years of semi-retirement and retirement can be times of growth in contemplative
prayer and God touches people to grow in a deeper relationship with Him/Her. If
we look at the contemporary contemplative prayer movements in our country such
as the John Main Movement and the Centering Prayer Movement, many of the
members have been touched by God to enter this deeper relationship in their
later years, in the third stage of their life. In a very real sense, we are
preparing ourselves to enter into the house of our Father that Jesus said that
He would prepare for us. We are going and coming home.
This desire to go home is also
present within us in our younger years and especially felt in our growth in
contemplative prayer. At the heart of contemplative and mystical prayer is the
entry into silence, darkness and emptiness where we encounter a presence – the
presence of a Beloved one who woos us to love Him/Her. This divine presence at
our center is more intimate to ourselves than we are to ourselves, yet it is
also transcendent and a mystery to us always slipping through our fingers. As
we grow in mystical prayer, this divine presence becomes the rock of and
defines our life. In a very real sense,
this desire on our part to go home, to encounter and receive that unconditional
love begins on earth. This divine presence at our center is our home because we
know that the earth that we live on is not our true one. Our life here is very
fragile. Sudden illness can burst in on us and deprive us of many things,
earthquakes, hurricanes and tsunamis threaten us and human relationships come
and go, wars, etc. The universe we live in, in its human and material
dimension, can be very unfriendly. If we anchor ourselves in contemplative
prayer, however, and hear the call of the divine presence at our center, we
begin to get a taste of the home to which we are called - our Father’s house.
The mystics in their deep
relationship with God which they grew into in contemplative prayer have tasted
this ‘coming home’ for which we yearn. Their relationship with God was central and
defined their life. Despite the
unfriendliness of earthly life which they also experienced, God touched them
giving them a calmness of being home. Theresa of Avila had this sense of coming
home and being at peace in her Father’s house and expressed it beautifully in
her famous poem ‘Only God Matters.’
‘Do not let anything disturb you.
Nothing should bother you.
Everything will pass on.
God does not go away.
It will all work out.
To those who have God
Nothing will be wanting.
Only God matters.’
Theresa of Avila’s poem expresses
the goal of our contemplative prayer and path. As we get closer to God and feel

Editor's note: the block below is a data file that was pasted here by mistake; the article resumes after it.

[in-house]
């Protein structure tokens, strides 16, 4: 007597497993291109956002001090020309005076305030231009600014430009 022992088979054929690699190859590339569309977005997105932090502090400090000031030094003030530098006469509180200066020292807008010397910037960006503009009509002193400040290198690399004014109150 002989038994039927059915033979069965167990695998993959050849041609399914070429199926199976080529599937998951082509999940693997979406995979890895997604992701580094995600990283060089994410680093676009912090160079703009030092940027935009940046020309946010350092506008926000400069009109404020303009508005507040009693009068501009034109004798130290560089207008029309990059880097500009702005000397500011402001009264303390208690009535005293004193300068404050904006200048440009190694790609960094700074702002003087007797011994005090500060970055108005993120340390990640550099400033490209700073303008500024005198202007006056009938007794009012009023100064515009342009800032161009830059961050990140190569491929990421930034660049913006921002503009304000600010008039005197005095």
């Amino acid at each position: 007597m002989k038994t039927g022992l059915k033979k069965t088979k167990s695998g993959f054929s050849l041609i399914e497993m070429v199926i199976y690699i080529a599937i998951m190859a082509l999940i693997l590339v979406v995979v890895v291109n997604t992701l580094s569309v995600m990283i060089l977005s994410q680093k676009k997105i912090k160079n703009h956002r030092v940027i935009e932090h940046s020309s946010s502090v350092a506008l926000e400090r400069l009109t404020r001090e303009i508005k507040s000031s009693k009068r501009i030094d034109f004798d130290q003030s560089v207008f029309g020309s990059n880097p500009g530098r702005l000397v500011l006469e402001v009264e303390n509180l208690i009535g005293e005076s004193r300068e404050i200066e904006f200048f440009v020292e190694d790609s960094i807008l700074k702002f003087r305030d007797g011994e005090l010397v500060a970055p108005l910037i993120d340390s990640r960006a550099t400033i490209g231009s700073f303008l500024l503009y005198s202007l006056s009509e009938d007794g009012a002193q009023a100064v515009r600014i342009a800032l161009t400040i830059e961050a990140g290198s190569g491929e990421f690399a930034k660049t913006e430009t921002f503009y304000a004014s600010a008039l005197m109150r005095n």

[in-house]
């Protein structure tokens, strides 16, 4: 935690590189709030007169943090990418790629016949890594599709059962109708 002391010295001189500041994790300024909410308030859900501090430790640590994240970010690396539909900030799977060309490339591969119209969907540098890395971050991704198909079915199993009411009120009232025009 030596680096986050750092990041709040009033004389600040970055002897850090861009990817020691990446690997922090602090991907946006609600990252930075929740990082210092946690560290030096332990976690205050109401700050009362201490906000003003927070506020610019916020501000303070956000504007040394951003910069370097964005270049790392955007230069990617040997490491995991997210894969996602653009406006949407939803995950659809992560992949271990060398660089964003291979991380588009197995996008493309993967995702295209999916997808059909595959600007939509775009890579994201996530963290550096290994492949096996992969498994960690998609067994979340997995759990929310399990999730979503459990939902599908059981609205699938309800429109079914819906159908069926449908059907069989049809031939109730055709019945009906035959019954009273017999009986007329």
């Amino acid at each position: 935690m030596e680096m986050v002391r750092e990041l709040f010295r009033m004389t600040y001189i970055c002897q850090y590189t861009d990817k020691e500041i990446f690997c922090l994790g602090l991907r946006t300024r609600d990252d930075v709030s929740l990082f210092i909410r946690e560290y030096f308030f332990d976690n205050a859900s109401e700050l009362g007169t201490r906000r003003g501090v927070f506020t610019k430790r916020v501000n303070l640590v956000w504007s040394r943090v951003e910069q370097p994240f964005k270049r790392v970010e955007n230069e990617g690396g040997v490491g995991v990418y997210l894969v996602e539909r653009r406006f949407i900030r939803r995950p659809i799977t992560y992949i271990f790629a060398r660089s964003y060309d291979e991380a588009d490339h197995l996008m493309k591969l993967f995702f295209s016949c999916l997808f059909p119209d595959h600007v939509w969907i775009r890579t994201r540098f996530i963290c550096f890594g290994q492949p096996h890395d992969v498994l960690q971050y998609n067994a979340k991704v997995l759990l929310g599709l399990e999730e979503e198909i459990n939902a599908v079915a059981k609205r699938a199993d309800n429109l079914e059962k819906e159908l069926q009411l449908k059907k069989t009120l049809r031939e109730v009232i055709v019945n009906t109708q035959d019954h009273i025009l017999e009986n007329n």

the divine presence at our center, we will share Theresa’s confidence. We will
have that sense of coming home and experiencing that place of unconditional
love that we desire despite the ups and downs of our life on earth which will
someday end. We will taste that coming home which we will fully possess someday
when we reach eternal life.
Cutting onshore winds
from ocean chill me to the bone
drive me to walk
along harbor’s side.
Winter trees there
and land calm sharp gusts
offer me shelter.
Bright sun – blue
calm water –low tide
invite me to walk
Curving shore line –
brown sand – white bleached sand
sea gulls looking for
food in newly freed earth
rocks – old stone
walls – bricks uncovered in low tide
leafless bushes –
islands in the distance – all populate my walking.
A few humans like me
are daydreaming – taking it all in.
Low tide changed
contours of shore
things once hidden,
Is not journey of my
life like the zigzagging shore line?
So many events –
currents – movements
some painful – others
My life – a big
mystery like rising and falling of the tides
tides open up
surprises – then cover them up.
Silence permeates ebb
and flow of water
shore is silent.
Silence covers it all
– embraces all.
I feel it
silence of my Beloved
– silence of God.
In ebb and flow of
in ebb and flow of my
He stands next to me –
will not let go. I am not alone.
Mystery of my life –
mystery of the sea
mystery of my Beloved
He has a guiding hand
– invisible hand – warm and firm.
Hand of God!
CONFIDENCE IN GOD
In the summertime, we might have
more time to reflect on our life and where it is going. Our schedules may slow
down and we can think of our prayer life of contemplation and where it is
leading us. In our meditation, we have our discipline of prayer and attempt to
touch God’s presence by repeating the mantra and watching our breathing in and
out. Of course, there are always distractions, worries about our life and its
many facets and the constant tumult of the world and its wars. But we put those
thoughts behind us and again return to our mantra and breathing. This constant
putting aside the many distractions, worries and cares that come into our
prayer is a sign that God is more important in our life than the many concerns